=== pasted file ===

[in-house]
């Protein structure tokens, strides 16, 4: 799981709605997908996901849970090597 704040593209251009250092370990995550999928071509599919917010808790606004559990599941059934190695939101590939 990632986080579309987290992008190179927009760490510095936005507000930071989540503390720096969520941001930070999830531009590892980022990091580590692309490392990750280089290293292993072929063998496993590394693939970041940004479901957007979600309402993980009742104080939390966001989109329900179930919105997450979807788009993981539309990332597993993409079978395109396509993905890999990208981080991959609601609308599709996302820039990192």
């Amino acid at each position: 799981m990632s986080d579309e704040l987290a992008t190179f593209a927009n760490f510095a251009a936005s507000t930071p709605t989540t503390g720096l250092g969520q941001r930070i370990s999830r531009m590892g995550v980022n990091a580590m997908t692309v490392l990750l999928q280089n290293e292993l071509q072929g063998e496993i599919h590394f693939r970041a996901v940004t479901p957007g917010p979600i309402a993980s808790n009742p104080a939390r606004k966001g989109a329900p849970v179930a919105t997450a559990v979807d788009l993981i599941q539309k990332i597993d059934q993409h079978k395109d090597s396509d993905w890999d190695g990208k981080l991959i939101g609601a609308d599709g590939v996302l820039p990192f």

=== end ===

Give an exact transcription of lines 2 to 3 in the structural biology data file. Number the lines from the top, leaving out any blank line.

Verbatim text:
């Protein structure tokens, strides 16, 4: 799981709605997908996901849970090597 704040593209251009250092370990995550999928071509599919917010808790606004559990599941059934190695939101590939 990632986080579309987290992008190179927009760490510095936005507000930071989540503390720096969520941001930070999830531009590892980022990091580590692309490392990750280089290293292993072929063998496993590394693939970041940004479901957007979600309402993980009742104080939390966001989109329900179930919105997450979807788009993981539309990332597993993409079978395109396509993905890999990208981080991959609601609308599709996302820039990192």
């Amino acid at each position: 799981m990632s986080d579309e704040l987290a992008t190179f593209a927009n760490f510095a251009a936005s507000t930071p709605t989540t503390g720096l250092g969520q941001r930070i370990s999830r531009m590892g995550v980022n990091a580590m997908t692309v490392l990750l999928q280089n290293e292993l071509q072929g063998e496993i599919h590394f693939r970041a996901v940004t479901p957007g917010p979600i309402a993980s808790n009742p104080a939390r606004k966001g989109a329900p849970v179930a919105t997450a559990v979807d788009l993981i599941q539309k990332i597993d059934q993409h079978k395109d090597s396509d993905w890999d190695g990208k981080l991959i939101g609601a609308d599709g590939v996302l820039p990192f």